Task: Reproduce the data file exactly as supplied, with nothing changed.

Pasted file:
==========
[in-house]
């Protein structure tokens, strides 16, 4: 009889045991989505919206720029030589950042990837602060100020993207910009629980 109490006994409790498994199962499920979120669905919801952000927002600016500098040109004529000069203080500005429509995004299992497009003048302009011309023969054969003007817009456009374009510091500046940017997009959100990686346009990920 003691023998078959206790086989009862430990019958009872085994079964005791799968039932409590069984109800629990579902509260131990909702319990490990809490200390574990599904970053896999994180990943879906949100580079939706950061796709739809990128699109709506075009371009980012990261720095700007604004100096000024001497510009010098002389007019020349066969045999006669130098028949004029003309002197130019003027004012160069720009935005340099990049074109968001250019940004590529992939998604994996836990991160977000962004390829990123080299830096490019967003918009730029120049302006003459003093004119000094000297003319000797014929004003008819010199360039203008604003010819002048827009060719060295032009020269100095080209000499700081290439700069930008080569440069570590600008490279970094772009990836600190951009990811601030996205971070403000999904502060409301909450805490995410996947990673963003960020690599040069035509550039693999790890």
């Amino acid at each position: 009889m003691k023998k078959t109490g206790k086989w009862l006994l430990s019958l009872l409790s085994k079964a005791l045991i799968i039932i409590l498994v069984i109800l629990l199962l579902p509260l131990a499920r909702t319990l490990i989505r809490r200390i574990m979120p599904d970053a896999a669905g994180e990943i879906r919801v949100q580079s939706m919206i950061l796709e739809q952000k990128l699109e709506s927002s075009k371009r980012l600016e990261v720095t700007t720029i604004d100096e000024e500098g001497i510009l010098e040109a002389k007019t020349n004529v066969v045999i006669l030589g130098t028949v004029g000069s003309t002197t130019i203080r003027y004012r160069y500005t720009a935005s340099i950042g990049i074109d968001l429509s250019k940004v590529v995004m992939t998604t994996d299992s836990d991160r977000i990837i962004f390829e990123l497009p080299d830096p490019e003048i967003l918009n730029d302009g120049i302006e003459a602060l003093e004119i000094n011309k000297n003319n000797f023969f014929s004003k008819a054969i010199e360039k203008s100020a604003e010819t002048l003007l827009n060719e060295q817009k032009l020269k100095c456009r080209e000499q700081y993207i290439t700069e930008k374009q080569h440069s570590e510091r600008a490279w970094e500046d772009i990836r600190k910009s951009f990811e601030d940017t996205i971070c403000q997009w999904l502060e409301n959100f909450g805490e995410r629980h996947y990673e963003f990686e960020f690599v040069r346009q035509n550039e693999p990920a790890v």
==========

[in-house]
């Protein structure tokens, strides 16, 4: 009889045991989505919206720029030589950042990837602060100020993207910009629980 109490006994409790498994199962499920979120669905919801952000927002600016500098040109004529000069203080500005429509995004299992497009003048302009011309023969054969003007817009456009374009510091500046940017997009959100990686346009990920 003691023998078959206790086989009862430990019958009872085994079964005791799968039932409590069984109800629990579902509260131990909702319990490990809490200390574990599904970053896999994180990943879906949100580079939706950061796709739809990128699109709506075009371009980012990261720095700007604004100096000024001497510009010098002389007019020349066969045999006669130098028949004029003309002197130019003027004012160069720009935005340099990049074109968001250019940004590529992939998604994996836990991160977000962004390829990123080299830096490019967003918009730029120049302006003459003093004119000094000297003319000797014929004003008819010199360039203008604003010819002048827009060719060295032009020269100095080209000499700081290439700069930008080569440069570590600008490279970094772009990836600190951009990811601030996205971070403000999904502060409301909450805490995410996947990673963003960020690599040069035509550039693999790890």
């Amino acid at each position: 009889m003691k023998k078959t109490g206790k086989w009862l006994l430990s019958l009872l409790s085994k079964a005791l045991i799968i039932i409590l498994v069984i109800l629990l199962l579902p509260l131990a499920r909702t319990l490990i989505r809490r200390i574990m979120p599904d970053a896999a669905g994180e990943i879906r919801v949100q580079s939706m919206i950061l796709e739809q952000k990128l699109e709506s927002s075009k371009r980012l600016e990261v720095t700007t720029i604004d100096e000024e500098g001497i510009l010098e040109a002389k007019t020349n004529v066969v045999i006669l030589g130098t028949v004029g000069s003309t002197t130019i203080r003027y004012r160069y500005t720009a935005s340099i950042g990049i074109d968001l429509s250019k940004v590529v995004m992939t998604t994996d299992s836990d991160r977000i990837i962004f390829e990123l497009p080299d830096p490019e003048i967003l918009n730029d302009g120049i302006e003459a602060l003093e004119i000094n011309k000297n003319n000797f023969f014929s004003k008819a054969i010199e360039k203008s100020a604003e010819t002048l003007l827009n060719e060295q817009k032009l020269k100095c456009r080209e000499q700081y993207i290439t700069e930008k374009q080569h440069s570590e510091r600008a490279w970094e500046d772009i990836r600190k910009s951009f990811e601030d940017t996205i971070c403000q997009w999904l502060e409301n959100f909450g805490e995410r629980h996947y990673e963003f990686e960020f690599v040069r346009q035509n550039e693999p990920a790890v």